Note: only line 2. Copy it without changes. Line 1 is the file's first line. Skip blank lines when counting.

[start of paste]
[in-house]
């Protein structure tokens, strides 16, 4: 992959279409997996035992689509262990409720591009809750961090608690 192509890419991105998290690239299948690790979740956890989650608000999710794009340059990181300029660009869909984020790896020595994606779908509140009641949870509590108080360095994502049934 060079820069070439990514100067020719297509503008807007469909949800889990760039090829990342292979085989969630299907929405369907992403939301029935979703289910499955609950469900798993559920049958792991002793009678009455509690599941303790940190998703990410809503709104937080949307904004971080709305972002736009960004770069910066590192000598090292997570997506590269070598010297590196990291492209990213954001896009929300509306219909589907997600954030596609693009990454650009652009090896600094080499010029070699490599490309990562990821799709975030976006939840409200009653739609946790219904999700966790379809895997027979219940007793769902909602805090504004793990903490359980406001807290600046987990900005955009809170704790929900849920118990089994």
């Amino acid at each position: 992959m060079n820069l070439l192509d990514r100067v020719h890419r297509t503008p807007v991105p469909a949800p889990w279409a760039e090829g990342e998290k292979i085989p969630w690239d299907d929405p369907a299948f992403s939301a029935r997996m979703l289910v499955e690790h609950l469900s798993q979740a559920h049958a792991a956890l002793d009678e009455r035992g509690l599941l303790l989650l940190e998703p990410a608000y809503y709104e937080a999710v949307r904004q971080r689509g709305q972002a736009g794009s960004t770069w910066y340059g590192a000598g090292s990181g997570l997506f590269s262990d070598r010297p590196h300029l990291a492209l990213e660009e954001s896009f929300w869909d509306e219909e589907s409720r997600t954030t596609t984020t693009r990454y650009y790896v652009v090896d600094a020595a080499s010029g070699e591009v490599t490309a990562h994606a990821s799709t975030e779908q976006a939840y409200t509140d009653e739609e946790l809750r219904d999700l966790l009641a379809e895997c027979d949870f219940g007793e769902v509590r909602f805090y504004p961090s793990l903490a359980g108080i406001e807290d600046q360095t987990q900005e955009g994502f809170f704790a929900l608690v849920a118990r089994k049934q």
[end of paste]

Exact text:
């Protein structure tokens, strides 16, 4: 992959279409997996035992689509262990409720591009809750961090608690 192509890419991105998290690239299948690790979740956890989650608000999710794009340059990181300029660009869909984020790896020595994606779908509140009641949870509590108080360095994502049934 060079820069070439990514100067020719297509503008807007469909949800889990760039090829990342292979085989969630299907929405369907992403939301029935979703289910499955609950469900798993559920049958792991002793009678009455509690599941303790940190998703990410809503709104937080949307904004971080709305972002736009960004770069910066590192000598090292997570997506590269070598010297590196990291492209990213954001896009929300509306219909589907997600954030596609693009990454650009652009090896600094080499010029070699490599490309990562990821799709975030976006939840409200009653739609946790219904999700966790379809895997027979219940007793769902909602805090504004793990903490359980406001807290600046987990900005955009809170704790929900849920118990089994």